John Sayles (clockwise from left), Patricia Ann McNair and Heidi W. Durrow… (Handout )
Does the term "literary rock 'n' roll" sound like an oxymoron? When you hear the word "reading," do you think of a self-important blowhard droning on while you snooze?
Each year since 1996, the Fiction Writing Department of Columbia College Chicago aims to change those perceptions with Story Week, a literary extravaganza where top authors from Chicago and around the world make stories come alive.
The centerpiece event—Literary Rock & Roll—features readings this year from a trio of America’s most visceral storytellers, all guaranteed to keep you on the edge of your seat: best-selling author and Mixed Roots Film & Literary Festival co-founder Heidi W. Durrow (“The Girl Who Fell from the Sky”), Columbia College Fiction Writing Department acting chair Patricia Ann McNair (“The Temple of Air”) and author and filmmaker John Sayles (“A Moment in the Sun,” “Passion Fish,” “Lone Star”), followed by live music from orchestral pop band Canasta. We checked in with all three authors to find out what they’re up to.
Story Week Festival of Writers--Literary Rock & Roll: American Dreamers
Go: 6 p.m. Thursday at Metro, 3730 N. Clark St.
Tickets: Free (all ages); 312-369-7611; colum.edu/storyweek
From what are you reading at the Metro?
Patricia Ann McNair: "The Temple of Air," my collection of linked short stories in which a tragic accident happens at a summer carnival and starts the stories rolling. I’m not sure yet what story I will read—need to get just the right literary rock ‘n’ roll feel, you know?
Heidi W. Durrow: My debut novel, which is set in part in Chicago. It’s the story of two people dealing with grief and trying to figure out how they can create and define what family means anew.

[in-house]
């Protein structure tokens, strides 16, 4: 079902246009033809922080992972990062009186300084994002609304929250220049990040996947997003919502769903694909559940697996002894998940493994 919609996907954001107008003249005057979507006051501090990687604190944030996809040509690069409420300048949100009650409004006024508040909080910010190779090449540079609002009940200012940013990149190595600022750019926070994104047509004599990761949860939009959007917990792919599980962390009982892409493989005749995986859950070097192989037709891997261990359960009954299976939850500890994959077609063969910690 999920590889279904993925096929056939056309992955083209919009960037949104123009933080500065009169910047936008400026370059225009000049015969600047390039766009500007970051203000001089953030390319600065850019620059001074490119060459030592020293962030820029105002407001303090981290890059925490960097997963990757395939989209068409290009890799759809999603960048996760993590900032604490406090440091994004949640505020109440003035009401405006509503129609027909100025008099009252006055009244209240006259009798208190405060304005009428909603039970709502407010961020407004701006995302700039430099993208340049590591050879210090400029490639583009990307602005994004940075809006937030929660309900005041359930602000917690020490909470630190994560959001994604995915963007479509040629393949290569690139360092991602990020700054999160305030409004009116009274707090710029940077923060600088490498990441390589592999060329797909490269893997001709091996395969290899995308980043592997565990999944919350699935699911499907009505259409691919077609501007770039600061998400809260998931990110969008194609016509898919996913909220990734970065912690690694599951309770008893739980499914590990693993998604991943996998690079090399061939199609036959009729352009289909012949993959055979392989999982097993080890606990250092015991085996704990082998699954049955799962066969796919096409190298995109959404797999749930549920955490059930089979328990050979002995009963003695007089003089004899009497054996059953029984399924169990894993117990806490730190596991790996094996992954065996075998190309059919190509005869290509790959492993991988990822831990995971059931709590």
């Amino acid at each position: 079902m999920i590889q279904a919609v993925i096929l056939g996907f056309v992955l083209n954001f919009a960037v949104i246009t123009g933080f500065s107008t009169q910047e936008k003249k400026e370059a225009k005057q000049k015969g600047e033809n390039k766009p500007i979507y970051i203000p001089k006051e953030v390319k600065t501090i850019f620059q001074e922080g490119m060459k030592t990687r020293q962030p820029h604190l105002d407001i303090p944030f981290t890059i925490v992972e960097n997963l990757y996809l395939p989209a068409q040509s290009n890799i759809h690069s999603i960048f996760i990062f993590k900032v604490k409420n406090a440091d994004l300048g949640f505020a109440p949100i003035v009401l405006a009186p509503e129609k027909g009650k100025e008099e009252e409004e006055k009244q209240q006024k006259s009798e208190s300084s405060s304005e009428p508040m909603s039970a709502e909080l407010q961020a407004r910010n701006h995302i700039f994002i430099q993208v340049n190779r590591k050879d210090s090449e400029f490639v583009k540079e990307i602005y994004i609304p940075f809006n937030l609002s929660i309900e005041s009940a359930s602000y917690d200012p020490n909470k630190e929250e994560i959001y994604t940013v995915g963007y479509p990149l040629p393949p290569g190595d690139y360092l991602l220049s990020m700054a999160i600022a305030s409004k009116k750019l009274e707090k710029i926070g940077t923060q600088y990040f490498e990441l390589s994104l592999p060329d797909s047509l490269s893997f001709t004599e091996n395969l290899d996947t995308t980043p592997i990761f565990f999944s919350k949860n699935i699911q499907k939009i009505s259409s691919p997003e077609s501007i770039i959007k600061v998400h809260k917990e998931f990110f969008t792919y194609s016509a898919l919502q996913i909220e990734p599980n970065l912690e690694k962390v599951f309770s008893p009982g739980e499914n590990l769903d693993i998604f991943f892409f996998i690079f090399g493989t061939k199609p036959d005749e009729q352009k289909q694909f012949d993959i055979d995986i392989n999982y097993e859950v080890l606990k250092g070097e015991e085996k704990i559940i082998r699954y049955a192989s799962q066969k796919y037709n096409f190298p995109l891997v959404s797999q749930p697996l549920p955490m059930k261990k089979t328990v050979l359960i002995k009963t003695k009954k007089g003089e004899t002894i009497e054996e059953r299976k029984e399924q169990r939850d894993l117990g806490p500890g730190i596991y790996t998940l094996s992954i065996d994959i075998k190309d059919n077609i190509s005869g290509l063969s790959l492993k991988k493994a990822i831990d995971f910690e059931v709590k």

John Sayles: My novel, “A Moment in the Sun,” which is an epic that takes place between 1896 and 1903 in various places in the U.S., Cuba and the Philippines. The story is told in a mosaic of different characters’ experiences and deals thematically with race and imperialism.
What inspired you to want to tell stories professionally?
HD: My mom. I think I wanted to live the dream she couldn’t. She was thrust into the role of single mom and dealt with a lot of financial struggle. I always believed in her. I wanted to show I believed in her dream by doing this for her.
PM: My parents were writers and after I rebelled for awhile and tried to be an actress, I finally followed the family path. Like a lot of folks, I meandered my way through my early adult years—bartending, waitressing, pumping gas, selling door to door, a runner on the trading floor—but found my way into a writing class and never really left.
JS: I think stories are how people define themselves, express themselves, explain themselves and try to understand the complex or the unknown. For me, this last function is most interesting—I write stories about things that I’m interested in but don’t fully understand—and the process of writing is as much about learning more as it is about telling other people what I think.
As an artist, what’s most interesting to you about Chicago?
HD: The Scandinavian history. And the fact that my “literary mother,” Harlem Renaissance writer and fellow Afro-Viking, Nella Larsen, grew up here.
JS: I’ve written six or seven screenplays set in Chicago—though none has ever been shot there—and always love the way the American story, with all its ups and downs, has been played out so passionately in that city. Chicago doesn’t bother being subtle about what it’s up to.
PM: Chicago is known for its art museums, its music, its theater. It should also be known for its literary community. We are descendants of some of the greats: Algren, Terkel, Sandburg, Brooks, Bellow … and today, this is a remarkable city of writers. Story Week, Reading Under the Influence, Come Home Chicago, 2nd Story, The Chicago Way, Two-Cooking Minimum, Neutron Bomb, Revolutions—hardly a night goes by that you can’t hear some lit out loud. A whole lot of writing going on.